On November 28th, 1927, Aero capitalized on the "Lindbergh boom" by forming a subsidiary named Standard Air Lines to begin a scheduled passenger and express service between Los Angeles and Tucson via Phoenix with a six passenger Fokker F-VII. Frye often flew trips for the airline which extended service to El Paso in 1929. That year, Standard became the western link in an air-rail transcontinental schedule. Advertisement brochures described the flight as "the Fair Weather Route." If all went on schedule, the coast-to-coast trip would take in 43 hours and 40 minutes.
In May 1930, Frye and his associates sold Standard Air Line to Harris M. Hanshue of Western Air Express. Frye served in the merged companies as Vice-President for Operations. Before the year ended, Postmaster General Walter Folger Brown forced the merger of Western and Transcontinental Air Transport. Frye remained in charge of operations for the newly formed Transcontinental and Western Air.
Under Frye's direction T.W.A. inaugurated the first all-air transcontinental service on in 1930. Frye played a key role in the search for a replacement for T.W.A.'s Fokker transports, which had been removed from passenger service following an accident on in 1931. In August 1932 Frye wrote to the nation's leading aircraft manufacturers, outlining the specifications for an all-metal, three-engine transport that could carry 12 passengers at a cruising speed of 146 miles per hour over a distance of 1,060 miles. "This plane fully loaded," Frye stressed, "must make satisfactory take-offs under good control at any T.W.A. airport on any combination of two engines." Only Donald Douglas responded to Frye's demanding requirements. The result was the DC-1, a two engine aircraft, capable of take off with a single engine in the event of an engine failure. In 1934, TWA made a dramatic demonstration of the capabilities of the impressive DC-1 in a record-breaking transcontinental flight. The production model, the 14-passenger DC-2, went into service with T.W.A. that same year.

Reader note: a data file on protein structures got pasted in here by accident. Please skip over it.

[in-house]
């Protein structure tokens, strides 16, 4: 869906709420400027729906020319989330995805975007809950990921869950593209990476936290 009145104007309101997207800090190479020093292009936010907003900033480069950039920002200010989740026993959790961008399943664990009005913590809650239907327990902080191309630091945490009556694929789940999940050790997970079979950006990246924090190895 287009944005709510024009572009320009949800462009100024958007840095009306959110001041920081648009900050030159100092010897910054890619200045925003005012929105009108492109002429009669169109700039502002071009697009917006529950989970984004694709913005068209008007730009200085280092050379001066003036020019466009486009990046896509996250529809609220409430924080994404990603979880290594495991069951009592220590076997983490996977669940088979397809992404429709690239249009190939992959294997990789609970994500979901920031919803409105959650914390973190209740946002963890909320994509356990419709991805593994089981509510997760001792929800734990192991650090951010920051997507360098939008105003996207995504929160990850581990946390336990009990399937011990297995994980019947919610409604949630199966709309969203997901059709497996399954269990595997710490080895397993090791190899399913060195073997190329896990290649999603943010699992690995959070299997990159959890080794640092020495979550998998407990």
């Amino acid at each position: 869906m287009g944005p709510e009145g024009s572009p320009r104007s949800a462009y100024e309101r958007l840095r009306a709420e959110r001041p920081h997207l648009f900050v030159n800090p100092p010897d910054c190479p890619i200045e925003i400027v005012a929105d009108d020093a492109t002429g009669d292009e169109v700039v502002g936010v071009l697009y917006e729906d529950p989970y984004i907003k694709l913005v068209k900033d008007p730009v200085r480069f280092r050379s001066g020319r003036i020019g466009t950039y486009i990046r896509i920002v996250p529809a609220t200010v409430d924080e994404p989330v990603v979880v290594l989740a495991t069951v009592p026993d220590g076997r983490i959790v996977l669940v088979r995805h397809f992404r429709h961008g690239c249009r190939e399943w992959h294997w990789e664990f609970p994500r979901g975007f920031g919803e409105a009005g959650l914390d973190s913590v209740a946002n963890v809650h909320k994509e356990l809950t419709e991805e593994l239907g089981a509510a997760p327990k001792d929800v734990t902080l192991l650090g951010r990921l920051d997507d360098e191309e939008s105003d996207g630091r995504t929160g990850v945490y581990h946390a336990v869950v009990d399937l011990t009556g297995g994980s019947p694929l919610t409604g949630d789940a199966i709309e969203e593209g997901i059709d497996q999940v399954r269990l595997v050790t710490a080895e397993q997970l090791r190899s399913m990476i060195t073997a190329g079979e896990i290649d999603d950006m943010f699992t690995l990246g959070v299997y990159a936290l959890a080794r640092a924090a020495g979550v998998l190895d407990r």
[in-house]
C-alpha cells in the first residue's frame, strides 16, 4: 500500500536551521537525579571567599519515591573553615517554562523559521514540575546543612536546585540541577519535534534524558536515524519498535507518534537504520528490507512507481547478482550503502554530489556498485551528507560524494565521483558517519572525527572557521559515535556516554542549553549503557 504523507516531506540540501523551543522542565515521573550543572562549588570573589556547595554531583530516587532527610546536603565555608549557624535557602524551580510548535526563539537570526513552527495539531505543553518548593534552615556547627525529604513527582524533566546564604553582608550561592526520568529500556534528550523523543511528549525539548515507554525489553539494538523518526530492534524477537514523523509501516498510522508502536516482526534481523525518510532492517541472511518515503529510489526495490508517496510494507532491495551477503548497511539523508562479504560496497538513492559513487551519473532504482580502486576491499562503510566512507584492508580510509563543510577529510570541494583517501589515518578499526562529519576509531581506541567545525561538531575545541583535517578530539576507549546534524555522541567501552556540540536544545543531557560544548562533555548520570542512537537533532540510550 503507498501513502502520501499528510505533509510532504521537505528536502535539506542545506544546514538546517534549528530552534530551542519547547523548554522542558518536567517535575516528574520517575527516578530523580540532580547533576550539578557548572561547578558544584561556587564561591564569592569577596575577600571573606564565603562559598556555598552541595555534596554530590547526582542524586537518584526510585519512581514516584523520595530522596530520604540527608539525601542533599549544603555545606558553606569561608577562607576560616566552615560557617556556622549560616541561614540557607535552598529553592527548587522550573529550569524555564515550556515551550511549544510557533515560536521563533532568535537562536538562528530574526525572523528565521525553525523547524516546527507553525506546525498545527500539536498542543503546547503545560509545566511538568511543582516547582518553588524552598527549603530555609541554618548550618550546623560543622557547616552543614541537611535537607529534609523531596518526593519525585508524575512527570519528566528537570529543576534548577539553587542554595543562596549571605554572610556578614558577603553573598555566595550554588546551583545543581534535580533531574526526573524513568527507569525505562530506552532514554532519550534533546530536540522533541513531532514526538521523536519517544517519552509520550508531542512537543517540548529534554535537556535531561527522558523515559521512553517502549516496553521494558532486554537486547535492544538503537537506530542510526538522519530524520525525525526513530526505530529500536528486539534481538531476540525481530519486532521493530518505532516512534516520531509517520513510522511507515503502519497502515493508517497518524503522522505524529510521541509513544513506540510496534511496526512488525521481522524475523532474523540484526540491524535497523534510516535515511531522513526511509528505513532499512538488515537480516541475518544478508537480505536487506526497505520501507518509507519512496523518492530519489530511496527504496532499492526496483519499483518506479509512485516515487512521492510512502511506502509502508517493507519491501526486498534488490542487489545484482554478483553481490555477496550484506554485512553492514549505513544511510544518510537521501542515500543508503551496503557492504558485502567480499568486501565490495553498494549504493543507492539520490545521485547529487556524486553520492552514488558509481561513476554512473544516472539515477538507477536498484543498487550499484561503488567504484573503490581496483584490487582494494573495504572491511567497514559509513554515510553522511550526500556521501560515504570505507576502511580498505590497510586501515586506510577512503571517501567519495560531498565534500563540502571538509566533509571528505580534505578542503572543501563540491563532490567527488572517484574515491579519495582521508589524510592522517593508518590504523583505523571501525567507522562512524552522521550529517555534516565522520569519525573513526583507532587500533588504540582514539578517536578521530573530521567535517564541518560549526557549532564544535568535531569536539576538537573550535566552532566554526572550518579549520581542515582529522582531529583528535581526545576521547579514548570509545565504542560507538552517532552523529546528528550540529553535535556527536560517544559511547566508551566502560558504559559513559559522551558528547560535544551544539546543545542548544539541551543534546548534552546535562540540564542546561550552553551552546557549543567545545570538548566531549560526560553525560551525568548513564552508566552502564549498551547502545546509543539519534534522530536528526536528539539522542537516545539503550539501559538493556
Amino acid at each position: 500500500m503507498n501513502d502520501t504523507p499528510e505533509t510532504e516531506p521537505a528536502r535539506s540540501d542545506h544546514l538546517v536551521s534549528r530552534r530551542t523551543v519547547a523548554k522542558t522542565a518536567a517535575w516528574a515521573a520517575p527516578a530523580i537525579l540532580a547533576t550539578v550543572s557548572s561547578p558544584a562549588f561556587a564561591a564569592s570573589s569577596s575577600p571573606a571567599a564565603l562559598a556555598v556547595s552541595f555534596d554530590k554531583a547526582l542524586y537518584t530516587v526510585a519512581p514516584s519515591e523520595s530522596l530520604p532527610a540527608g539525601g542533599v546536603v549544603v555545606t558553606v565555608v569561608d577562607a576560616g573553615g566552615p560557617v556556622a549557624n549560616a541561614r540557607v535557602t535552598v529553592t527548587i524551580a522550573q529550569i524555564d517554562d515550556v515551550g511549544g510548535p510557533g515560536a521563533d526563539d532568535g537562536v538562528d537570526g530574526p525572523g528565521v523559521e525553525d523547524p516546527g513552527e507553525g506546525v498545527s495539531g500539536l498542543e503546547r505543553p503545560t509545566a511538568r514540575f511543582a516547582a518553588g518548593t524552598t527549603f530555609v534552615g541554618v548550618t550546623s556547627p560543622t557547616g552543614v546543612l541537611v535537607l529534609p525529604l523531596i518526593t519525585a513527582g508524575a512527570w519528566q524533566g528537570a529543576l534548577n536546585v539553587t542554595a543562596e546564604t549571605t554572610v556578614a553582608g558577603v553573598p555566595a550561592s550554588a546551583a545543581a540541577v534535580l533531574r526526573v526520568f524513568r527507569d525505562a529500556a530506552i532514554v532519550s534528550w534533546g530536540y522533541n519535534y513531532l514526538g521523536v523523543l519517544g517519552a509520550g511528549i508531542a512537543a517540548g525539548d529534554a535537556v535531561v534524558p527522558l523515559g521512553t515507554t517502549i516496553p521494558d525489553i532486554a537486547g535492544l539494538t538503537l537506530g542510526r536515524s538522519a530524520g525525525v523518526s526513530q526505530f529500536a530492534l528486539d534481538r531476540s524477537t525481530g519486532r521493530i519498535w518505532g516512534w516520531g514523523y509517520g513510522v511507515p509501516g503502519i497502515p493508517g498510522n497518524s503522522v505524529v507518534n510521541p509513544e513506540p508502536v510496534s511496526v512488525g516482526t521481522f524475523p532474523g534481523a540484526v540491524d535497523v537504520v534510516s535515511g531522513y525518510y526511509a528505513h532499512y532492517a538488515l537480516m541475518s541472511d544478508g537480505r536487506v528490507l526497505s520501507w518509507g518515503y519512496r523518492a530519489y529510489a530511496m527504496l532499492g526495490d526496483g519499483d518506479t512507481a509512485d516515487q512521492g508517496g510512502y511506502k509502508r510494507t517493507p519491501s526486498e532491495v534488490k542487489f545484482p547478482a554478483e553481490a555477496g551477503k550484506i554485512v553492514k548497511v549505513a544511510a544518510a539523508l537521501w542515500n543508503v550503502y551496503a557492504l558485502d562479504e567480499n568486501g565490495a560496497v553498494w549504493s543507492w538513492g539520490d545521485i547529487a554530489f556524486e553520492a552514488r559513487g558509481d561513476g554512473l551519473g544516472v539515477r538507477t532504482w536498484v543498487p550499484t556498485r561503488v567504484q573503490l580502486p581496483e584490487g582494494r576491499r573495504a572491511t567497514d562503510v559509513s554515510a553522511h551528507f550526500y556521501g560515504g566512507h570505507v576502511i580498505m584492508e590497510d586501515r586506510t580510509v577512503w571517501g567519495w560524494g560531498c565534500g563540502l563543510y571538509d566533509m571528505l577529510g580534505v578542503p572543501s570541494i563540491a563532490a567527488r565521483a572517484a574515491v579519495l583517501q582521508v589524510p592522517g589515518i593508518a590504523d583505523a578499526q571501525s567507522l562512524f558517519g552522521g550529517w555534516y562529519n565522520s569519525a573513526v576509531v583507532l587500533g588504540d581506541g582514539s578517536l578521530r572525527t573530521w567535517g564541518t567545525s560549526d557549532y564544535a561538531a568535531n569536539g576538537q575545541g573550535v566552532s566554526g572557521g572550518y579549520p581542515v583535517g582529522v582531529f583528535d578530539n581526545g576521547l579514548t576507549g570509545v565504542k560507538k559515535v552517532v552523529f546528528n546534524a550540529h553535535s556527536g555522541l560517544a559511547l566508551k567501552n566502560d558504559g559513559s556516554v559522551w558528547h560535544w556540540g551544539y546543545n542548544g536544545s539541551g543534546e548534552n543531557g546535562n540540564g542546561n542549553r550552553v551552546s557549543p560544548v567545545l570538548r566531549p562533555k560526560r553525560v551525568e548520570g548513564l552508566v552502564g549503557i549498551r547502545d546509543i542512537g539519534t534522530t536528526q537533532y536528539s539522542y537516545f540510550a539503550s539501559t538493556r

A year that began badly, ended well for Frye. Following a series of reorganizations caused by the Air Mail Act of 1934, which returned the airmail to private contractors, Frye was named president of T.W.A. on December 27th. In the short span of 11 years, Frye had risen from a high school dropout and soda jerk to the youngest airlines president in history. As T.W.A. chronicler Robert J. Serling emphasized, Frye was "Brash, energetic and fiercely competitive, he was the quintessential airline leader at the crossroads in aviation history."
Despite limited financial resources, T.W.A. took the lead in exploring high-speed, high--altitude, all-weather flying. This work led to the development of the Boeing 307 Stratoliner, the first pressurized passenger transport and was introduced by T.W.A. in July 1940. By the time the 307s appeared, T.W.A.'s ownership had changed hands. Frye persuaded Howard Hughes, an old friend, to acquire interest in the company.
T.W.A. continued its technological leadership of the industry. The results of the Hughes involvement could be seen in 1944 when T.W.A. took delivery on the first Lockheed-049 Constellation. In April, Frye and Hughes flew the triple-tail airliner from Burbank to Washington, D.C., in a record six hours and 58 minutes. T.W.A. gained considerable experience on international routes during the war years. Frye used the airline's wartime work to challenge Pan American's monopoly of overseas markets. In July 1945 the Civil Aeronautics Board granted T.W.A. the authority to fly to Europe, with onward rights to India. In August 1946, the airline received permission to fly across southern Asia to Shanghai.
Frye's own tenure with T.W.A. came to an end in February 1947 over an ongoing power struggle with Howard Hughes’ chief assistant, Noah Dietrich. During that time Frye had been dealing with the temporary grounding of T.W.A.'s Lockheed Constellations, a pilots' strike, and the post war recession. The combination of these things gave Dietrich the ammunition that he needed to get rid of his hated rival and Frye resigned to avoid being fired.